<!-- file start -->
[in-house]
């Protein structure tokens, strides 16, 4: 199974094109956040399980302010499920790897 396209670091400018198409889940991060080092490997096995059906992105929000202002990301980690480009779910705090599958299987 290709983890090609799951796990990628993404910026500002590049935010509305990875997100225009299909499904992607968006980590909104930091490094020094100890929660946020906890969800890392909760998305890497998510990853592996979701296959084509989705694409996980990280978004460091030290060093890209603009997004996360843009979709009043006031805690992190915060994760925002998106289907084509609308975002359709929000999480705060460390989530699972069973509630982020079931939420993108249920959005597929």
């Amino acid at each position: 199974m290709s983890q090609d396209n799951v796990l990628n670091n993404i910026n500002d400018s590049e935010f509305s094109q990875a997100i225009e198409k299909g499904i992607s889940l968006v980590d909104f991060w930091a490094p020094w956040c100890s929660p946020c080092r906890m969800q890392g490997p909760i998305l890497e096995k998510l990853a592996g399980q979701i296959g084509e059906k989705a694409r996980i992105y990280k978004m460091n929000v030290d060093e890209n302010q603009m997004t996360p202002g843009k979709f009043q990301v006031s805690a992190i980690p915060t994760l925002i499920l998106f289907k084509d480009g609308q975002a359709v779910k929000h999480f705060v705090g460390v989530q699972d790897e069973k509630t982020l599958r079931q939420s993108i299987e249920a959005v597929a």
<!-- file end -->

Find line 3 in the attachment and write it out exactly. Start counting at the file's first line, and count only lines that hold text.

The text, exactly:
């Amino acid at each position: 199974m290709s983890q090609d396209n799951v796990l990628n670091n993404i910026n500002d400018s590049e935010f509305s094109q990875a997100i225009e198409k299909g499904i992607s889940l968006v980590d909104f991060w930091a490094p020094w956040c100890s929660p946020c080092r906890m969800q890392g490997p909760i998305l890497e096995k998510l990853a592996g399980q979701i296959g084509e059906k989705a694409r996980i992105y990280k978004m460091n929000v030290d060093e890209n302010q603009m997004t996360p202002g843009k979709f009043q990301v006031s805690a992190i980690p915060t994760l925002i499920l998106f289907k084509d480009g609308q975002a359709v779910k929000h999480f705060v705090g460390v989530q699972d790897e069973k509630t982020l599958r079931q939420s993108i299987e249920a959005v597929a």